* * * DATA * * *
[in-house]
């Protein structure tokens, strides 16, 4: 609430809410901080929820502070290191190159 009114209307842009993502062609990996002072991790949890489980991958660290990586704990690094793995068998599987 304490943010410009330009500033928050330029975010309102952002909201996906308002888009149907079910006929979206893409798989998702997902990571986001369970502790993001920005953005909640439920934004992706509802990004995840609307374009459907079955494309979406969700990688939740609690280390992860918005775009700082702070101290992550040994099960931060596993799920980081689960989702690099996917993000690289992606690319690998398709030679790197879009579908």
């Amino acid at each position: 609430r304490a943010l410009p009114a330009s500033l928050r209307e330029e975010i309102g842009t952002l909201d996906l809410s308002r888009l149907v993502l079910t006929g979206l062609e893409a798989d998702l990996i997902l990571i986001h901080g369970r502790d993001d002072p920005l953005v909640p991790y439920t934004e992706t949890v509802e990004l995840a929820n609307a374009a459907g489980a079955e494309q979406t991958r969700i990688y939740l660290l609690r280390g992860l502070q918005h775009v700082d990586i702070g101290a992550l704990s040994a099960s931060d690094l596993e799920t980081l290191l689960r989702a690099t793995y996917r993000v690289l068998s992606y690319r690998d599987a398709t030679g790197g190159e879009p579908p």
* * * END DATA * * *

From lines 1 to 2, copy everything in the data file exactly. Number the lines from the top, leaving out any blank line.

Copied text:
[in-house]
């Protein structure tokens, strides 16, 4: 609430809410901080929820502070290191190159 009114209307842009993502062609990996002072991790949890489980991958660290990586704990690094793995068998599987 304490943010410009330009500033928050330029975010309102952002909201996906308002888009149907079910006929979206893409798989998702997902990571986001369970502790993001920005953005909640439920934004992706509802990004995840609307374009459907079955494309979406969700990688939740609690280390992860918005775009700082702070101290992550040994099960931060596993799920980081689960989702690099996917993000690289992606690319690998398709030679790197879009579908």